The first version was released in 1984 but the data it exported wasn’t in the GEDCOM format. Instead, it printed out a report that could be posted to the LDS headquarters.
But this didn’t really solve the problem of manual entry into the Ancestral File.
The breakthrough was with the second version in 1987. It used a file format that we can call GEDCOM 2.0. This version had the four-character tags that are still in use.
PAF users could export a GEDCOM file and send it on a floppy disk to headquarters.
With the standardized format and digital form, the genealogy department had a lot less work in importing these files into Ancestral File.
Unfortunately, notes and source information were stripped from the data. The Ancestral File was always going to be a relative failure (excuse the pun).
But the key here was the GEDCOM 2.0 format. This was also adopted by other programs.
That includes the popular FHS (Family History System) developed by Philip Brown. He kept his software up-to-date as the LDS continued to evolve the GEDCOM format.
For example, GEDCOM 3.0 arrived about a year later in 1987. It improved the way multiple marriages were recorded and linked in the file.
I’m going to skip over GEDCOM 4.0 and some minor releases.
The next notable release was 5.5.
1995/96: GEDCOM 5.5
There were plenty of incremental draft versions of the format between 1987 and 1995.
The mid-nineties saw the widespread acceptance of release 5.5.
Somewhere in there, Unicode was introduced to the format. This opened the way to non-Western languages (e.g. Chinese). However, the takeup by software vendors was limited.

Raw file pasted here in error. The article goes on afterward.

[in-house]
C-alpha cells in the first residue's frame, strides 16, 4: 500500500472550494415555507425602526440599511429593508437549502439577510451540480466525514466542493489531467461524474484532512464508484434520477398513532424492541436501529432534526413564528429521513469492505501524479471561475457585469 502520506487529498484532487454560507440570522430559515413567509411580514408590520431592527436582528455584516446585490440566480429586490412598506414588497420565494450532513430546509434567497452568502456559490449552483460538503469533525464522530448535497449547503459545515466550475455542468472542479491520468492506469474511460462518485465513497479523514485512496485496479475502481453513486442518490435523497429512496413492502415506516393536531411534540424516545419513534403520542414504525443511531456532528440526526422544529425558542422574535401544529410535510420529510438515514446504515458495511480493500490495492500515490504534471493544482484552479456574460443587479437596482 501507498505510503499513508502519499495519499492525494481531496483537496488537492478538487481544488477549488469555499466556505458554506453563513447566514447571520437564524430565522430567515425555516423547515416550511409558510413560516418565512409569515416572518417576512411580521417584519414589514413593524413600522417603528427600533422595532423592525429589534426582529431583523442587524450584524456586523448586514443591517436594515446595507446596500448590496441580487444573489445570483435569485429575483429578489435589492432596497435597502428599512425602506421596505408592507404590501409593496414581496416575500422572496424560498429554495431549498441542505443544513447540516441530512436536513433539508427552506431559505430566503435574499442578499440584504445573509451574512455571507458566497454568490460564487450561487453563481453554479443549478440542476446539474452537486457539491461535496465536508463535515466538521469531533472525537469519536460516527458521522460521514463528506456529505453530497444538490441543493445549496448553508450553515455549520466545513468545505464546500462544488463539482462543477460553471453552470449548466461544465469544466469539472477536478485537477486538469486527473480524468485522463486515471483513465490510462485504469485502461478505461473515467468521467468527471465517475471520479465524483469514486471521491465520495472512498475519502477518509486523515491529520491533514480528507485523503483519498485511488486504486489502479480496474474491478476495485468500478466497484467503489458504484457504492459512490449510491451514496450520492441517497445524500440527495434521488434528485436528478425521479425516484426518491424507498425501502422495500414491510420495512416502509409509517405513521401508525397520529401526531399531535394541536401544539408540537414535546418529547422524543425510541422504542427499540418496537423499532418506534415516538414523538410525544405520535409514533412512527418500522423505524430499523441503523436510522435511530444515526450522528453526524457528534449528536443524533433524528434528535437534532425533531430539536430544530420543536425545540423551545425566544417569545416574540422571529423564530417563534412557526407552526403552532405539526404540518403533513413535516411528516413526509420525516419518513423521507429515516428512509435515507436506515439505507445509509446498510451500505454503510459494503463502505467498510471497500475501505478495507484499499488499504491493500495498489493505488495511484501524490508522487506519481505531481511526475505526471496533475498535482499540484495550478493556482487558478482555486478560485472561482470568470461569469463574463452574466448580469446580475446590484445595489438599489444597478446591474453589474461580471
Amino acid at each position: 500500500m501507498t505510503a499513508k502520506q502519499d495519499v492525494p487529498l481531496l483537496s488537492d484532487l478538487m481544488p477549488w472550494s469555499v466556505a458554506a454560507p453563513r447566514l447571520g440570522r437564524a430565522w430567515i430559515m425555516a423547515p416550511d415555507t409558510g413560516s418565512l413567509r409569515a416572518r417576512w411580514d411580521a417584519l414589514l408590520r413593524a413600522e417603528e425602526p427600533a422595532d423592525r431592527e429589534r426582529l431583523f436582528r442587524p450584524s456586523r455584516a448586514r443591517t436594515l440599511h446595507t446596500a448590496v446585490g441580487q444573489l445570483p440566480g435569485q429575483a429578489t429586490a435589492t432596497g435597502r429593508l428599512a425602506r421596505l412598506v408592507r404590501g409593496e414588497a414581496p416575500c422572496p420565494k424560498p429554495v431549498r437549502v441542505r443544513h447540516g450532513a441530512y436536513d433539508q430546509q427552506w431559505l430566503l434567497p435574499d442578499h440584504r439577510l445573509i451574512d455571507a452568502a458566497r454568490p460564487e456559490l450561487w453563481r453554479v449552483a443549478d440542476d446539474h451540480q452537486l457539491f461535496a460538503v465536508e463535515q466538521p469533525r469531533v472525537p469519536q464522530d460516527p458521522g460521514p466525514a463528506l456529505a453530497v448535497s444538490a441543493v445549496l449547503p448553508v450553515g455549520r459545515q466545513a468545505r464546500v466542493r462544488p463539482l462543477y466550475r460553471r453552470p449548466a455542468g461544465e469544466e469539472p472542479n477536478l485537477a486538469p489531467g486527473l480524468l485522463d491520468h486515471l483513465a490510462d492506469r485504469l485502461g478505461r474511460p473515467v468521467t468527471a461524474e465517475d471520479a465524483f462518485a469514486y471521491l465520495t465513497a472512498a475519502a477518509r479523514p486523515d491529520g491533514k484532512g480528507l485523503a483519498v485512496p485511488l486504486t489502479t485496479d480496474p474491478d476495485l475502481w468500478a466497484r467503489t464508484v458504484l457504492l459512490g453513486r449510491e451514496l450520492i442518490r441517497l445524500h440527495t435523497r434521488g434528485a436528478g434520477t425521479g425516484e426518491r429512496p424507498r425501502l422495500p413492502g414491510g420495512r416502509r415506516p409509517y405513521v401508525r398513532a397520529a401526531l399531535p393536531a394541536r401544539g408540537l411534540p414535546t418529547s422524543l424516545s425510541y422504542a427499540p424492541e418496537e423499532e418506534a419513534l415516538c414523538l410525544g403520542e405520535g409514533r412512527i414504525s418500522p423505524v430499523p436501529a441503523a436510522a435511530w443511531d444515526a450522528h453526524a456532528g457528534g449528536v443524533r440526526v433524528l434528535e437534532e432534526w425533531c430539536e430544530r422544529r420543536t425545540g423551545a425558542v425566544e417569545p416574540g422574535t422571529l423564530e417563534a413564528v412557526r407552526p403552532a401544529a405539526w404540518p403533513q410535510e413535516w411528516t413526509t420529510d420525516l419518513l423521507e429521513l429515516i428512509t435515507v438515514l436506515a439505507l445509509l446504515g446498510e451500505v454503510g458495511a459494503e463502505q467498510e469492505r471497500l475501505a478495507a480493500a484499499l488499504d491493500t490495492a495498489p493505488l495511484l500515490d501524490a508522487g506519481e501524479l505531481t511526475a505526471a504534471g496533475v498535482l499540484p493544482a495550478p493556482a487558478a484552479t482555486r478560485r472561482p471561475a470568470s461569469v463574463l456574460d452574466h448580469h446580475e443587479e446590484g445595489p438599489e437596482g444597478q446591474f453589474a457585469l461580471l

The format extended the address tags to include CITY and multiple address pieces (ADR1 and ADR2).
The 5.5 format also included different date tags for concepts like “between” (BET) and “about” (ABT).
It’s not that some genealogy programs weren’t using these tags. But 5.5 ensured that this was now standard.
1999: GEDCOM 5.5.1 Draft – Still The Latest Standard
This article is about the early history of GEDCOM. Going up to 1999 counts as early history.
This is when the 5.5.1 draft was released.
One major change in 5.5.1 was adding UTF-8. This is the fullest implementation of Unicode. Again, this greatly expands the languages that can be supported.
You may be surprised to hear that 5.5.1 is still the accepted format across most genealogical software applications.
So, was the genealogy community completely satisfied at this point over twenty years ago? Were all data exchange problems solved with 5.5.1?
Not at all. There have been continual discussions, debates, and proposals by genealogists to try to extend the format.
A reluctant custodian
It’s fair to say that the LDS hasn’t been particularly interested in pushing GEDCOM forward.
At times, they’ve seemed more inclined to ditch the format in favor of a different direction. For example, they were running with something called GEDCOM X in the early 2010s.
Despite the name, “GEDCOM X” wasn’t a twice-as-good version of GEDCOM 5. It was a different format altogether.
But other software providers didn’t want to adopt their new system.
And FamilySearch.org doesn’t want to be cut off from the millions of family trees started in Ancestry.com, MyHeritage, Geni, and other popular sites.
1999 is earlier than halfway between my (somewhat arbitrary) starting point of 1985 and now. But we seem stuck at this point in GEDCOM history.
Here’s an infographic that summarizes the history: